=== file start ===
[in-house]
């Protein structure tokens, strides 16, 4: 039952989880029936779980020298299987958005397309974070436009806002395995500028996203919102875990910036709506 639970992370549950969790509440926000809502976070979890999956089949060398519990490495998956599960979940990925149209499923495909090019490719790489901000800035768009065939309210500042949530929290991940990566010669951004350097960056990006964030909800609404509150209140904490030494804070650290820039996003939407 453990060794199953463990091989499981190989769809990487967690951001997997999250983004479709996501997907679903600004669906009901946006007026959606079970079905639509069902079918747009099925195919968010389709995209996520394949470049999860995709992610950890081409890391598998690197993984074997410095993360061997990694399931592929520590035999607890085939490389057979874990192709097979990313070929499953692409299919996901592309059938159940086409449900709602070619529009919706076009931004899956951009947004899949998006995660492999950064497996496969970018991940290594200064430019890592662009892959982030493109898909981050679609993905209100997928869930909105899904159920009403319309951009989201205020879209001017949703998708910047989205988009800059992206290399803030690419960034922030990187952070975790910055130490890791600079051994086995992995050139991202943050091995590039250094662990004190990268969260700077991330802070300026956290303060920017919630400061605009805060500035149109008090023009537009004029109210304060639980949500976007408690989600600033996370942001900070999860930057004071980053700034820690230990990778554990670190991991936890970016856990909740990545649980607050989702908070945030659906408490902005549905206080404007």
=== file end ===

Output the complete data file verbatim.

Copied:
[in-house]
């Protein structure tokens, strides 16, 4: 039952989880029936779980020298299987958005397309974070436009806002395995500028996203919102875990910036709506 639970992370549950969790509440926000809502976070979890999956089949060398519990490495998956599960979940990925149209499923495909090019490719790489901000800035768009065939309210500042949530929290991940990566010669951004350097960056990006964030909800609404509150209140904490030494804070650290820039996003939407 453990060794199953463990091989499981190989769809990487967690951001997997999250983004479709996501997907679903600004669906009901946006007026959606079970079905639509069902079918747009099925195919968010389709995209996520394949470049999860995709992610950890081409890391598998690197993984074997410095993360061997990694399931592929520590035999607890085939490389057979874990192709097979990313070929499953692409299919996901592309059938159940086409449900709602070619529009919706076009931004899956951009947004899949998006995660492999950064497996496969970018991940290594200064430019890592662009892959982030493109898909981050679609993905209100997928869930909105899904159920009403319309951009989201205020879209001017949703998708910047989205988009800059992206290399803030690419960034922030990187952070975790910055130490890791600079051994086995992995050139991202943050091995590039250094662990004190990268969260700077991330802070300026956290303060920017919630400061605009805060500035149109008090023009537009004029109210304060639980949500976007408690989600600033996370942001900070999860930057004071980053700034820690230990990778554990670190991991936890970016856990909740990545649980607050989702908070945030659906408490902005549905206080404007």